It’s Mexico City, Saturday afternoon, and I decide to see the Palacio de Bellas Artes. I walk down to my local Metro and of the 20 million people in this city, a lot of them seem to be there on the platform. The first two carriages, reserved for women and children, are filled with men who look like the ubiquitous Mexican villain as portrayed by Hollywood.
“Push,” one guy tells me as I try to get into the overfull carriage. The door keeps opening and closing until everyone manages to squeeze in their backpack, feet, bum and breasts so the doors can close properly. At every stop, getting out is complicated by people trying to get in simultaneously. The buzz word is “Push!” on both sides. It’s like being dumped by a monster wave at Bondi.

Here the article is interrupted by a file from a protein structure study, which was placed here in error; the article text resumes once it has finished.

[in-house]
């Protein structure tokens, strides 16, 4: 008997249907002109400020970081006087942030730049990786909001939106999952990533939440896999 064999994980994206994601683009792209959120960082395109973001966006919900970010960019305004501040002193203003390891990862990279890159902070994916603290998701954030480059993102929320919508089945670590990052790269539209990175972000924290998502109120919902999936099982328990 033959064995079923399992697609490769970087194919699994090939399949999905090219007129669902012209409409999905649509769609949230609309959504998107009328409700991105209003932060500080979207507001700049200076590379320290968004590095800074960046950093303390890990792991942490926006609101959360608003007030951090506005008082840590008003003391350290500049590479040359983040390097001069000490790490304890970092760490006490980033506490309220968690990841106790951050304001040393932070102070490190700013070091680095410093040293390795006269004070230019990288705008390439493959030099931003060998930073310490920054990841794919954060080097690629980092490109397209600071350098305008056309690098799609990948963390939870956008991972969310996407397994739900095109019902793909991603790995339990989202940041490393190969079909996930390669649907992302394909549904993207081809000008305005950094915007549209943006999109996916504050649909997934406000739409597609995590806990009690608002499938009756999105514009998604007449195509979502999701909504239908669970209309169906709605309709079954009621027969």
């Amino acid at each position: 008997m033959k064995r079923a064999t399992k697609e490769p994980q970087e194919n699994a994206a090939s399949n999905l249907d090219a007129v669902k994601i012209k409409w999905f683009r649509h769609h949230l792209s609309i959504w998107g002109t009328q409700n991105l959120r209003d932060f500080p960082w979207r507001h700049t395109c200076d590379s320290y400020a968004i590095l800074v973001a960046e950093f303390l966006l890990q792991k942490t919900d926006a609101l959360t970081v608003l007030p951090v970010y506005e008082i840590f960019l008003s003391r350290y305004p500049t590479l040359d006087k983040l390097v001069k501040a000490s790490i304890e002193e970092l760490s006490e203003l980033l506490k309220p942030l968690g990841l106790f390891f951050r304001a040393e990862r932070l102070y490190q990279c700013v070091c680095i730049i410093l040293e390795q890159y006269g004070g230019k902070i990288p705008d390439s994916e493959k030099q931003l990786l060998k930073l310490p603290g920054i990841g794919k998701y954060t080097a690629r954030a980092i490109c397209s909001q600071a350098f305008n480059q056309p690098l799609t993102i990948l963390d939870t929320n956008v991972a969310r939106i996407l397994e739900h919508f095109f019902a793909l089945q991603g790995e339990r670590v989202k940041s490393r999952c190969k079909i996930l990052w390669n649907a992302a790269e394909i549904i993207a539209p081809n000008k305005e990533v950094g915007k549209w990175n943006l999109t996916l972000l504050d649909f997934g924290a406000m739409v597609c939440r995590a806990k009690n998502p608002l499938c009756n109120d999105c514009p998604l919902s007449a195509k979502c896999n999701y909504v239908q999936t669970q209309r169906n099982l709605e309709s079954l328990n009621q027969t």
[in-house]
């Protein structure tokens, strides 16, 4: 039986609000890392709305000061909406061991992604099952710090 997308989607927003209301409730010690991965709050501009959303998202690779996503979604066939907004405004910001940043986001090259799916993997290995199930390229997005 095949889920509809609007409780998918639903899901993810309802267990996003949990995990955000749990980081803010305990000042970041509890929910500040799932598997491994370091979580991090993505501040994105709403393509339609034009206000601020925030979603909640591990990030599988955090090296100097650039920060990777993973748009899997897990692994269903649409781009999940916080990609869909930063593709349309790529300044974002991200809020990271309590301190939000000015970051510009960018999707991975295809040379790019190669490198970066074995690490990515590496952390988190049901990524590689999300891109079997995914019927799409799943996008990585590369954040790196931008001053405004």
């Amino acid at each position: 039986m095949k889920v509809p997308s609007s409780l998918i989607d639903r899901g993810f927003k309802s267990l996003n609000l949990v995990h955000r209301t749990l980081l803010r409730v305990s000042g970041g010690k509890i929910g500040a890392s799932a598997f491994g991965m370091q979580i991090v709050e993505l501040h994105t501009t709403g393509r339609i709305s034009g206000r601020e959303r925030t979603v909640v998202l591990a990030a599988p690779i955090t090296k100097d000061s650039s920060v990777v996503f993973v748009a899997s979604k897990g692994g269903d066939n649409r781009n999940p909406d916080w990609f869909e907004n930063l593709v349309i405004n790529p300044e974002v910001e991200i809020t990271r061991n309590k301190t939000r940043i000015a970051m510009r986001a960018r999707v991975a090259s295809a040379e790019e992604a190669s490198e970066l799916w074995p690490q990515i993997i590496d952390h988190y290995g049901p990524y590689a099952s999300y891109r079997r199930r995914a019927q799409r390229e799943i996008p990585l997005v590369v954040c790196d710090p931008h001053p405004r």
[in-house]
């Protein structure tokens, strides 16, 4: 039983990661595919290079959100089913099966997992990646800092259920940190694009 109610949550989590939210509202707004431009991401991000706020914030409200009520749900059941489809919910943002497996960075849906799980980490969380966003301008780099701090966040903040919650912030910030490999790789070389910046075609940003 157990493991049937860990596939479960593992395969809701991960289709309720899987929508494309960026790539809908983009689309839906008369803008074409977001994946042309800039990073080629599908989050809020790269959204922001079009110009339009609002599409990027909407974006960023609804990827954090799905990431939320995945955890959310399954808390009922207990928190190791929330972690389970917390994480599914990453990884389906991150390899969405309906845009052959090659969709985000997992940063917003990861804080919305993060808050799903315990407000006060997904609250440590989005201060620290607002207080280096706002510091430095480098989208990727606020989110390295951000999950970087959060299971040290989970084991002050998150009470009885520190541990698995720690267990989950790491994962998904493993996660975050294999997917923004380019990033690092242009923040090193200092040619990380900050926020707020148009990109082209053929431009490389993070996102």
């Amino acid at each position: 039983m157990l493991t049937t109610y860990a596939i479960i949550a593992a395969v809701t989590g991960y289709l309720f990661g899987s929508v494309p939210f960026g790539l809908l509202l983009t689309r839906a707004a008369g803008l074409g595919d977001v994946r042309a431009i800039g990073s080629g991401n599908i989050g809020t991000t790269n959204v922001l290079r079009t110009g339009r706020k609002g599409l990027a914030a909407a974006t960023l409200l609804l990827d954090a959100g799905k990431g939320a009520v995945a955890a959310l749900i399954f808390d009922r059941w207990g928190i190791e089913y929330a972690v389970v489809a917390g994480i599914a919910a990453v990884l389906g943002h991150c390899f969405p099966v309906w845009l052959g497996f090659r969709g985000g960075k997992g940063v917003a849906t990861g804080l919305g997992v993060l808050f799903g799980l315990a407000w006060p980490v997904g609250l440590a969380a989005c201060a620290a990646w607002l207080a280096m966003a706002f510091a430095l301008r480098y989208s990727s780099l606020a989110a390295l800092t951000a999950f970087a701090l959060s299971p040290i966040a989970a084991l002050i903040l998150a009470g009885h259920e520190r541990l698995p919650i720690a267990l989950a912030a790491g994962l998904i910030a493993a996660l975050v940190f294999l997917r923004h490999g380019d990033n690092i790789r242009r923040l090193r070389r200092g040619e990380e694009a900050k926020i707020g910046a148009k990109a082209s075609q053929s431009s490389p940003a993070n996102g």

I see the Palacio de Bellas Artes. It's spectacular.
Going home starts with the same crowding, but finally the carriage starts to empty. Women with babies are given seats and things begin to feel civilised. An old man with a wrinkled, mournful face and a boom box that is way too loud, comes by singing a mournful, shaky old song. He’ll only move on if you give him a couple of pesos. Someone’s selling kid’s toys, then a man comes by with some fabulously aromatic hot pastries. The stations flash by. Hildago, Ninos Heroes, Zapata. These are proud, historical statements.
Politics, music and food. Ah, Mexico!